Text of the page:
Wilson and Trotter’s Clash Offers Lessons for Us All
William Monroe Trotter was born 150 years ago today.
While Monroe Trotter (as he was often called) may not be as broadly remembered as some of his contemporaries, such as W.E.B. DuBois and Booker T. Washington, his legacy of activism for human rights at home and abroad is undeniable, as is the legacy of the man with whom he had the most public of clashes: President Woodrow Wilson. To be sure, the historic confrontation between Trotter and Wilson in the White House was not only illustrative of the president’s racist beliefs, but also of Trotter’s radical, unrelenting advocacy.
On November 12, 1914, Wilson defended his Cabinet members’ efforts to racially segregate their offices as “not humiliating but a benefit.” Even though Wilson was the most powerful man in America, Trotter couldn’t remain quiet. His strong rebuke “offended” Wilson and got him barred from visiting the White House ever again.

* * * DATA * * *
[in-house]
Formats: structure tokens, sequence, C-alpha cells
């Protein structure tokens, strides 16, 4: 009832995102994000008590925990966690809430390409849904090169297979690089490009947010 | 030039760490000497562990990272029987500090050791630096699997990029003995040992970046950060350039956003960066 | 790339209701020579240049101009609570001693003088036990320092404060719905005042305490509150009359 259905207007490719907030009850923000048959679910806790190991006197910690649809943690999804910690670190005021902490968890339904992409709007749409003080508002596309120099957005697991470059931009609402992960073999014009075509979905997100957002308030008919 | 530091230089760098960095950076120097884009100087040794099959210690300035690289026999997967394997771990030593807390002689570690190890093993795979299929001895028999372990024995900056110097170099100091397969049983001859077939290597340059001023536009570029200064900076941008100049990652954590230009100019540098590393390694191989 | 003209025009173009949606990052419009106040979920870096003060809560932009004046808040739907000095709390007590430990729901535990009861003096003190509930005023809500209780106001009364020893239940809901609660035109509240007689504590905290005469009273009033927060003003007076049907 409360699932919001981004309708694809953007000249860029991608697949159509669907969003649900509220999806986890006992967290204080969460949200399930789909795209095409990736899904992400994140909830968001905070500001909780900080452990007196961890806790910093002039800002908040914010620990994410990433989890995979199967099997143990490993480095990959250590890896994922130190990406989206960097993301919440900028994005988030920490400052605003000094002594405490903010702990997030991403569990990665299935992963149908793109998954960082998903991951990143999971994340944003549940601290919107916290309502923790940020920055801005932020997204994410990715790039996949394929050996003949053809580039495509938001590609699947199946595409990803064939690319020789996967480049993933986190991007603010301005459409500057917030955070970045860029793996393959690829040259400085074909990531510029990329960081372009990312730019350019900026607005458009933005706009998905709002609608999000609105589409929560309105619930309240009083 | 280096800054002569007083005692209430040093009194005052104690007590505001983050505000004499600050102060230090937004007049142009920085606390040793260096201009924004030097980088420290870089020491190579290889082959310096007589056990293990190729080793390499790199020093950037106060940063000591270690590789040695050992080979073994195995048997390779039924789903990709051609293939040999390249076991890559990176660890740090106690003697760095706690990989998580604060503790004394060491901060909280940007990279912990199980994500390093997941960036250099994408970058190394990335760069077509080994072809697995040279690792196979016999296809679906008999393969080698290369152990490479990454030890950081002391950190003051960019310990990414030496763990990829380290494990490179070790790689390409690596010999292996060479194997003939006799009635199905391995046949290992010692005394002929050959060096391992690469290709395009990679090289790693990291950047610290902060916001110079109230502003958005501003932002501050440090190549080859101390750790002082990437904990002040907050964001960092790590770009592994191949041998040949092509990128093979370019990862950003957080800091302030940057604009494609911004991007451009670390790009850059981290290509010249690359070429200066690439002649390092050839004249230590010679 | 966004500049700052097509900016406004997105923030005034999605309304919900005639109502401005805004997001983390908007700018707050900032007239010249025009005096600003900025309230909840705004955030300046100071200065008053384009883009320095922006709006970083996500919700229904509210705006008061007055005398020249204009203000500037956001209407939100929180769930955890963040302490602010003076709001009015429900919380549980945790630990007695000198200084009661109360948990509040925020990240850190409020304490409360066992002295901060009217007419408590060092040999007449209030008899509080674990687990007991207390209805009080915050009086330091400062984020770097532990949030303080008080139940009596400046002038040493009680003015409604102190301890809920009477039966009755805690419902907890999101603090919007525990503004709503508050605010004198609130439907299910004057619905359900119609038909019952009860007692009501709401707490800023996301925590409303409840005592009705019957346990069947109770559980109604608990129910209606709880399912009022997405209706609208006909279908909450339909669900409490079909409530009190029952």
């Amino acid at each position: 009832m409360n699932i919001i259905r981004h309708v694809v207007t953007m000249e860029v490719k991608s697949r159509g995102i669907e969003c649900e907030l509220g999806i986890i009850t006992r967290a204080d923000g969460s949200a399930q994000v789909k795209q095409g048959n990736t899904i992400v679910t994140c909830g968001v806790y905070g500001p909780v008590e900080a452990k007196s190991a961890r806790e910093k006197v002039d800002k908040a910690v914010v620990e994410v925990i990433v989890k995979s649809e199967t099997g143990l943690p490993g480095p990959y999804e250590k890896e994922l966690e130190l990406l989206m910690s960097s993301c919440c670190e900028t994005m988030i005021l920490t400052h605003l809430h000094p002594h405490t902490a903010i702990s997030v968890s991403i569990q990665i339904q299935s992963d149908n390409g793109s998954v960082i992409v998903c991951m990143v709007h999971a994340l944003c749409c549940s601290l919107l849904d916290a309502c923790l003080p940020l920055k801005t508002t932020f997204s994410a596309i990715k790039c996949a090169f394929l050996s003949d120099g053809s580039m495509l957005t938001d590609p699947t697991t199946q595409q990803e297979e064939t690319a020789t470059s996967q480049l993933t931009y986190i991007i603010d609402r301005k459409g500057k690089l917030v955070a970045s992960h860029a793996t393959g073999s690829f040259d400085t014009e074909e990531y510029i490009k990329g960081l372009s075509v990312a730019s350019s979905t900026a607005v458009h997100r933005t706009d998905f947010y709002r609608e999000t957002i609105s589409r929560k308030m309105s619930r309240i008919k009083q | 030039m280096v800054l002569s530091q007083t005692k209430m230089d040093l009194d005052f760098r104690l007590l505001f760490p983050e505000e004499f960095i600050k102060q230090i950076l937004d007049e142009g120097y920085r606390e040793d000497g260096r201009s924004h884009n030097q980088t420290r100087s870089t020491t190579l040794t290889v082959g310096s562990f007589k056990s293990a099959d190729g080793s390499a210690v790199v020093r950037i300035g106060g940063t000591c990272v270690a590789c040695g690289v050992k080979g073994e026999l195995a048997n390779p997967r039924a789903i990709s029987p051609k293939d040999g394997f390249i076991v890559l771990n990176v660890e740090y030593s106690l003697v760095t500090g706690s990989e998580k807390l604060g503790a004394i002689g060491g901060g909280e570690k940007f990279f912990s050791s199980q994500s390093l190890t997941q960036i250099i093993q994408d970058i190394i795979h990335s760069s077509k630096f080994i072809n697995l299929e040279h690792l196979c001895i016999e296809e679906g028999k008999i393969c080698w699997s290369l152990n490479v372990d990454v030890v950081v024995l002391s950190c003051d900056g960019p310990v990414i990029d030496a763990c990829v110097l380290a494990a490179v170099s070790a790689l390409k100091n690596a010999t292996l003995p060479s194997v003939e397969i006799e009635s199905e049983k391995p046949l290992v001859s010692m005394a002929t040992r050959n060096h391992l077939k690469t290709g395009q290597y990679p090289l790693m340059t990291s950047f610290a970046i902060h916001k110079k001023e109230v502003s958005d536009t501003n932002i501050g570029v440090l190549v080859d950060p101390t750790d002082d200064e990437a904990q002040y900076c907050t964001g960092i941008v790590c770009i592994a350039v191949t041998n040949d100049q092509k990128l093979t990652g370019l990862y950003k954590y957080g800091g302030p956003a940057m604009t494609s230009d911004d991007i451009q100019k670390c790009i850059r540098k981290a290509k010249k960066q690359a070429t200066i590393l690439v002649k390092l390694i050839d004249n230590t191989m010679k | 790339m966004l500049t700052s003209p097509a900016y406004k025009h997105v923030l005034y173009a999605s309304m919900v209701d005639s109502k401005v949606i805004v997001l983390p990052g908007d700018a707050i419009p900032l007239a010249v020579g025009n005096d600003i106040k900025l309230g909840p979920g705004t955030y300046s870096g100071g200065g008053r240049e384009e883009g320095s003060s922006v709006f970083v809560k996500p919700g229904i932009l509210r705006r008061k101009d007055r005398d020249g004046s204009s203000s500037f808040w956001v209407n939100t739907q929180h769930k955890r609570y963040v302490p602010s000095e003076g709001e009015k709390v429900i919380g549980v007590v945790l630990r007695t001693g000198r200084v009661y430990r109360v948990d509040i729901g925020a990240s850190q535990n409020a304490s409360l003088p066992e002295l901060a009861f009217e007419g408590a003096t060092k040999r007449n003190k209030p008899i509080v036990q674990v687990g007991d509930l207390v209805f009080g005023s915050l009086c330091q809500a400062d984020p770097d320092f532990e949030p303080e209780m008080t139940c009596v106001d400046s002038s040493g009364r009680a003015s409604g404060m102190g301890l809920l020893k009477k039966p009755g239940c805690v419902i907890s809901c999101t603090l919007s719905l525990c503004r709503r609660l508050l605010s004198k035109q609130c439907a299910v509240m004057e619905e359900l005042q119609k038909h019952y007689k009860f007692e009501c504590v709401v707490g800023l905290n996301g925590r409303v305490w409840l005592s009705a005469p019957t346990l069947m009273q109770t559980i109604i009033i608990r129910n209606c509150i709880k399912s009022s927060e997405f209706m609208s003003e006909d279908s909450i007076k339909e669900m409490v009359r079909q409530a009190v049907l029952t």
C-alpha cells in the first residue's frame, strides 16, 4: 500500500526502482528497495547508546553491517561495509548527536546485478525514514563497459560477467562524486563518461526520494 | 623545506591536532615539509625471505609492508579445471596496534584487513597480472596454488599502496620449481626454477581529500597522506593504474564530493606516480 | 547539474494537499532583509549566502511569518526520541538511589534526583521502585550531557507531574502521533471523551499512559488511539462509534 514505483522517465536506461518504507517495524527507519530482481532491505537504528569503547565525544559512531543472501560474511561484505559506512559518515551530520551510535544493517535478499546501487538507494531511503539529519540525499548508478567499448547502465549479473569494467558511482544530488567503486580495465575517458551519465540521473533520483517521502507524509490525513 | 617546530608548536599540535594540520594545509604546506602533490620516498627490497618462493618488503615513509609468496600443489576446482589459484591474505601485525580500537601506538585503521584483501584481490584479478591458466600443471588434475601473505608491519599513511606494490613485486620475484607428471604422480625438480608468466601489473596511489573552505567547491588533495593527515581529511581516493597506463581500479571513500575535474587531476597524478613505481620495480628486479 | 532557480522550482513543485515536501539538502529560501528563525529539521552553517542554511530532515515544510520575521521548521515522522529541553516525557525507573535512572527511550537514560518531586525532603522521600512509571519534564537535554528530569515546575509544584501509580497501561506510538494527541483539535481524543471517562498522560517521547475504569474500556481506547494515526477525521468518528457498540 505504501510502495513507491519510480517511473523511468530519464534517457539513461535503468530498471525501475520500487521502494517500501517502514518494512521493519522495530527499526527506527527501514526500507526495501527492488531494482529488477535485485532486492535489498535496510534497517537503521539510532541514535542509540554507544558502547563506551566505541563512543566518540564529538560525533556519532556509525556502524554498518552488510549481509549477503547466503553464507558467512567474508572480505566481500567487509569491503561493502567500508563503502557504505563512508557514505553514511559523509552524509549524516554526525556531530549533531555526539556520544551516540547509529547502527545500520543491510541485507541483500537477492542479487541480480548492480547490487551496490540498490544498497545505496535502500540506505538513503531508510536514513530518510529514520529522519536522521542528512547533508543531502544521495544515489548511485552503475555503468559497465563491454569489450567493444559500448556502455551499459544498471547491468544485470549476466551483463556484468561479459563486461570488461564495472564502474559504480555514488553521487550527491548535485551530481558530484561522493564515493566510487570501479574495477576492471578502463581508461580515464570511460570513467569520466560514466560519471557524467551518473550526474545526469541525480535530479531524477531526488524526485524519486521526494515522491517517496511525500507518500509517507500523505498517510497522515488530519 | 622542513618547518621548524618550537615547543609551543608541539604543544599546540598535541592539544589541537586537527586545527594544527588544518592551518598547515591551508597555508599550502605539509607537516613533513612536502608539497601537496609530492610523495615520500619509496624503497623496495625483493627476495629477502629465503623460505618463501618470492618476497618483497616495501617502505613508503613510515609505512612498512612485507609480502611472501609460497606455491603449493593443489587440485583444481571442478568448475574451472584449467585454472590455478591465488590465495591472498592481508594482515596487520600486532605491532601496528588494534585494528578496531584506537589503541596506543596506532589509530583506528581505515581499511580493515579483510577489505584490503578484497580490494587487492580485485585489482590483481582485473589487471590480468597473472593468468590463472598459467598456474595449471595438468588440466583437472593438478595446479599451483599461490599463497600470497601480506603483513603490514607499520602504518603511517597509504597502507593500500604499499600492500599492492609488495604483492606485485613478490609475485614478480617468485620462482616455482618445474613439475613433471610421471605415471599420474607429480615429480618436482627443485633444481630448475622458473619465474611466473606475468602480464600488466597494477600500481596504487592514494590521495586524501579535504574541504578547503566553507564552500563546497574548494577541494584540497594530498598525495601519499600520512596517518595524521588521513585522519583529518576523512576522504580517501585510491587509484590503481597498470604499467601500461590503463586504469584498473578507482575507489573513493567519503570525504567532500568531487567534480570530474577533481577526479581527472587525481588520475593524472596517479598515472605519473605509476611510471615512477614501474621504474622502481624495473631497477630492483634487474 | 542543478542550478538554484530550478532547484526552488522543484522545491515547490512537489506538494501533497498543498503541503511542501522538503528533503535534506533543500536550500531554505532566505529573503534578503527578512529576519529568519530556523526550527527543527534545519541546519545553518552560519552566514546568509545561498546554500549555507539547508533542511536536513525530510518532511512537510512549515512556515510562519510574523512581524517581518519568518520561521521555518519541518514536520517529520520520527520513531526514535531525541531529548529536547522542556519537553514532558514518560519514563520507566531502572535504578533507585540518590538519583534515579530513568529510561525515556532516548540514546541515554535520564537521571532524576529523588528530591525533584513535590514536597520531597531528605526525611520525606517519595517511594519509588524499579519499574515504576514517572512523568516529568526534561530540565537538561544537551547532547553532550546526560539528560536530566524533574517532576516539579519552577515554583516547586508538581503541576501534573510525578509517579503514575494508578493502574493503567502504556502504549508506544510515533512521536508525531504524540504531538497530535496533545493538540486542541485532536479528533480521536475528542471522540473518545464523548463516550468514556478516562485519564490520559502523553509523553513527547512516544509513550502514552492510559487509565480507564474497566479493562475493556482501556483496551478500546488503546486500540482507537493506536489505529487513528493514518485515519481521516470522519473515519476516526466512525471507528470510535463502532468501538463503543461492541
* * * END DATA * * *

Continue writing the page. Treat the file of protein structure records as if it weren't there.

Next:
Both Wilson and Trotter died disappointed, their lives’ work unfinished. And while they obviously had profound differences on the subject of racial equality, each in his own way recognized injustice in the world and worked to confront it. We believe that the complexities and contradictions in the relationship between these two under-appreciated historical figures can teach all of us something in our own complex and troubled society.
Today democracy is still being challenged at home and abroad. But as Trotter and Wilson show us, we were never a perfect people; rather we’ve always been a fractious, flawed, and argumentative one that dreams big and has the courage to pursue those dreams through their ups and downs.
President Wilson’s segregationist policies had shocked Trotter and other prominent Black civil rights activists, who had cautiously supported Wilson’s Democratic ticket in the 1912 election. Wilson’s complicity in the expanded segregation in the federal workforce reflected his personal racist beliefs and reinforced the rising tide of segregation and Jim Crow laws in the South—exemplified by the influence of the Ku Klux Klan.